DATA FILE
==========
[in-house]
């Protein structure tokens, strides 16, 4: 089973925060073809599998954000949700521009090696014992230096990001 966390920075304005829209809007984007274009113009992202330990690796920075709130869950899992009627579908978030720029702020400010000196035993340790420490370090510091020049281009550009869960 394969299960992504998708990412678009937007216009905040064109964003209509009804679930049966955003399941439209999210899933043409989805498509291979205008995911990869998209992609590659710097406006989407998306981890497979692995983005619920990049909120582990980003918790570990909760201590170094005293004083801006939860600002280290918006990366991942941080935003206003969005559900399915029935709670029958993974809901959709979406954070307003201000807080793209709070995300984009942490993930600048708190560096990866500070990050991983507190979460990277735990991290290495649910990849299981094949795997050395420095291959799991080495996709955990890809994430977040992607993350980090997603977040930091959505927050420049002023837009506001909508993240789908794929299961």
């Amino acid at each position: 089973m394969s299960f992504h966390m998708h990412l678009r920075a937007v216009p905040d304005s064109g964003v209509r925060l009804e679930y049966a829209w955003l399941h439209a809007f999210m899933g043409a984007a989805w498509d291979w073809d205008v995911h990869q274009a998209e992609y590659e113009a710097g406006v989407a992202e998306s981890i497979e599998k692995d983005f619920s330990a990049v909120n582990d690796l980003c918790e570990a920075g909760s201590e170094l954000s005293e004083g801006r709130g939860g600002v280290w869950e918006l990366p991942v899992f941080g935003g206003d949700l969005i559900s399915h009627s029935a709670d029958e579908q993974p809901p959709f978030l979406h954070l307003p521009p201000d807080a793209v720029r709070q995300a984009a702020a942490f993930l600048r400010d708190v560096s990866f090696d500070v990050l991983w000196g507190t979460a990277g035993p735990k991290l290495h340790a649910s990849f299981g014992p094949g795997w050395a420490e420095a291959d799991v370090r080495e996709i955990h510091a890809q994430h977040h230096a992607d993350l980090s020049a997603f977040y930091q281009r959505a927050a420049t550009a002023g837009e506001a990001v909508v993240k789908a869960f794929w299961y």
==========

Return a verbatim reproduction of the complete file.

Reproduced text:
[in-house]
């Protein structure tokens, strides 16, 4: 089973925060073809599998954000949700521009090696014992230096990001 966390920075304005829209809007984007274009113009992202330990690796920075709130869950899992009627579908978030720029702020400010000196035993340790420490370090510091020049281009550009869960 394969299960992504998708990412678009937007216009905040064109964003209509009804679930049966955003399941439209999210899933043409989805498509291979205008995911990869998209992609590659710097406006989407998306981890497979692995983005619920990049909120582990980003918790570990909760201590170094005293004083801006939860600002280290918006990366991942941080935003206003969005559900399915029935709670029958993974809901959709979406954070307003201000807080793209709070995300984009942490993930600048708190560096990866500070990050991983507190979460990277735990991290290495649910990849299981094949795997050395420095291959799991080495996709955990890809994430977040992607993350980090997603977040930091959505927050420049002023837009506001909508993240789908794929299961």
């Amino acid at each position: 089973m394969s299960f992504h966390m998708h990412l678009r920075a937007v216009p905040d304005s064109g964003v209509r925060l009804e679930y049966a829209w955003l399941h439209a809007f999210m899933g043409a984007a989805w498509d291979w073809d205008v995911h990869q274009a998209e992609y590659e113009a710097g406006v989407a992202e998306s981890i497979e599998k692995d983005f619920s330990a990049v909120n582990d690796l980003c918790e570990a920075g909760s201590e170094l954000s005293e004083g801006r709130g939860g600002v280290w869950e918006l990366p991942v899992f941080g935003g206003d949700l969005i559900s399915h009627s029935a709670d029958e579908q993974p809901p959709f978030l979406h954070l307003p521009p201000d807080a793209v720029r709070q995300a984009a702020a942490f993930l600048r400010d708190v560096s990866f090696d500070v990050l991983w000196g507190t979460a990277g035993p735990k991290l290495h340790a649910s990849f299981g014992p094949g795997w050395a420490e420095a291959d799991v370090r080495e996709i955990h510091a890809q994430h977040h230096a992607d993350l980090s020049a997603f977040y930091q281009r959505a927050a420049t550009a002023g837009e506001a990001v909508v993240k789908a869960f794929w299961y």